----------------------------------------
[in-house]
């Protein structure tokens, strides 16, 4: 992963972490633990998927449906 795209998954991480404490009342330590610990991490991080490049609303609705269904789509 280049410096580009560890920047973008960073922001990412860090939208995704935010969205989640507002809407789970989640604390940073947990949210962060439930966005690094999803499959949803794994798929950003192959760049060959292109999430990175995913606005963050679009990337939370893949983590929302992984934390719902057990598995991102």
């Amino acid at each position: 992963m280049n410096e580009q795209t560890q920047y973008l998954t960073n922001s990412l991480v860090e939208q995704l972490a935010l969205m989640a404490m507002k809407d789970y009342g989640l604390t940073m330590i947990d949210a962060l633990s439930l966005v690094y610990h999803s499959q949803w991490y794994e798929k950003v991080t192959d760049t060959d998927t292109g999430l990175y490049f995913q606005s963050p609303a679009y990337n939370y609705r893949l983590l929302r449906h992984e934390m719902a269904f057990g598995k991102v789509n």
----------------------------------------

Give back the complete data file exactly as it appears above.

[in-house]
């Protein structure tokens, strides 16, 4: 992963972490633990998927449906 795209998954991480404490009342330590610990991490991080490049609303609705269904789509 280049410096580009560890920047973008960073922001990412860090939208995704935010969205989640507002809407789970989640604390940073947990949210962060439930966005690094999803499959949803794994798929950003192959760049060959292109999430990175995913606005963050679009990337939370893949983590929302992984934390719902057990598995991102």
């Amino acid at each position: 992963m280049n410096e580009q795209t560890q920047y973008l998954t960073n922001s990412l991480v860090e939208q995704l972490a935010l969205m989640a404490m507002k809407d789970y009342g989640l604390t940073m330590i947990d949210a962060l633990s439930l966005v690094y610990h999803s499959q949803w991490y794994e798929k950003v991080t192959d760049t060959d998927t292109g999430l990175y490049f995913q606005s963050p609303a679009y990337n939370y609705r893949l983590l929302r449906h992984e934390m719902a269904f057990g598995k991102v789509n």